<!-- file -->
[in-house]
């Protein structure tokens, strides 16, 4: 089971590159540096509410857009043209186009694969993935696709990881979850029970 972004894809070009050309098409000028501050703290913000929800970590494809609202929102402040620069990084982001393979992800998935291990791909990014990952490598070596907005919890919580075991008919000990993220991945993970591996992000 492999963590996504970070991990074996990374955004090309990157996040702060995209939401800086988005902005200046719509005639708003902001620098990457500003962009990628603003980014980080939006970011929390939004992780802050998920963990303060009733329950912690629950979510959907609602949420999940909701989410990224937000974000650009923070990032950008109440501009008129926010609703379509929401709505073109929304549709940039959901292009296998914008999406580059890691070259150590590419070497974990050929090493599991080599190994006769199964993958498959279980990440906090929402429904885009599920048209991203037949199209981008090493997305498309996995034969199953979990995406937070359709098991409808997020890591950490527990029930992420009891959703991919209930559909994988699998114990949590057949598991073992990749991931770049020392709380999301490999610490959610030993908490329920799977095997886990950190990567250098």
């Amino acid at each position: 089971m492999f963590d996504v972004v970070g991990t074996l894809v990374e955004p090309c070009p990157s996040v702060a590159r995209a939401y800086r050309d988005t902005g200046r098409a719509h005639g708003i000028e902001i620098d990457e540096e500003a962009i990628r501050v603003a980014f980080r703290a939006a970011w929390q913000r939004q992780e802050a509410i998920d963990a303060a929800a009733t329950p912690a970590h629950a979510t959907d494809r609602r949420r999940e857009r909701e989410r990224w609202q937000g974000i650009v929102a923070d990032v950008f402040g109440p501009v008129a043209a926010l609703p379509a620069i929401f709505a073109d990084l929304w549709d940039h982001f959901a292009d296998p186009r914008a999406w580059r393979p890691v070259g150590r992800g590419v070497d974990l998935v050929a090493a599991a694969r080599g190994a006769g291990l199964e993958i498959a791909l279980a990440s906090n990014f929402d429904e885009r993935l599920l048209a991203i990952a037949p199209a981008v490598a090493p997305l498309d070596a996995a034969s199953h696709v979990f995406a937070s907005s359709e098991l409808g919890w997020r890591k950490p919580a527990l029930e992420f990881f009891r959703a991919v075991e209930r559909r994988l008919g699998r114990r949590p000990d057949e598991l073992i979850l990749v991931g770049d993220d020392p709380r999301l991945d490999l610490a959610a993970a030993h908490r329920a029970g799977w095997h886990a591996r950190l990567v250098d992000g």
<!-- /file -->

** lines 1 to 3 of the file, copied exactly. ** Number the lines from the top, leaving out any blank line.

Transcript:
[in-house]
């Protein structure tokens, strides 16, 4: 089971590159540096509410857009043209186009694969993935696709990881979850029970 972004894809070009050309098409000028501050703290913000929800970590494809609202929102402040620069990084982001393979992800998935291990791909990014990952490598070596907005919890919580075991008919000990993220991945993970591996992000 492999963590996504970070991990074996990374955004090309990157996040702060995209939401800086988005902005200046719509005639708003902001620098990457500003962009990628603003980014980080939006970011929390939004992780802050998920963990303060009733329950912690629950979510959907609602949420999940909701989410990224937000974000650009923070990032950008109440501009008129926010609703379509929401709505073109929304549709940039959901292009296998914008999406580059890691070259150590590419070497974990050929090493599991080599190994006769199964993958498959279980990440906090929402429904885009599920048209991203037949199209981008090493997305498309996995034969199953979990995406937070359709098991409808997020890591950490527990029930992420009891959703991919209930559909994988699998114990949590057949598991073992990749991931770049020392709380999301490999610490959610030993908490329920799977095997886990950190990567250098």
């Amino acid at each position: 089971m492999f963590d996504v972004v970070g991990t074996l894809v990374e955004p090309c070009p990157s996040v702060a590159r995209a939401y800086r050309d988005t902005g200046r098409a719509h005639g708003i000028e902001i620098d990457e540096e500003a962009i990628r501050v603003a980014f980080r703290a939006a970011w929390q913000r939004q992780e802050a509410i998920d963990a303060a929800a009733t329950p912690a970590h629950a979510t959907d494809r609602r949420r999940e857009r909701e989410r990224w609202q937000g974000i650009v929102a923070d990032v950008f402040g109440p501009v008129a043209a926010l609703p379509a620069i929401f709505a073109d990084l929304w549709d940039h982001f959901a292009d296998p186009r914008a999406w580059r393979p890691v070259g150590r992800g590419v070497d974990l998935v050929a090493a599991a694969r080599g190994a006769g291990l199964e993958i498959a791909l279980a990440s906090n990014f929402d429904e885009r993935l599920l048209a991203i990952a037949p199209a981008v490598a090493p997305l498309d070596a996995a034969s199953h696709v979990f995406a937070s907005s359709e098991l409808g919890w997020r890591k950490p919580a527990l029930e992420f990881f009891r959703a991919v075991e209930r559909r994988l008919g699998r114990r949590p000990d057949e598991l073992i979850l990749v991931g770049d993220d020392p709380r999301l991945d490999l610490a959610a993970a030993h908490r329920a029970g799977w095997h886990a591996r950190l990567v250098d992000g």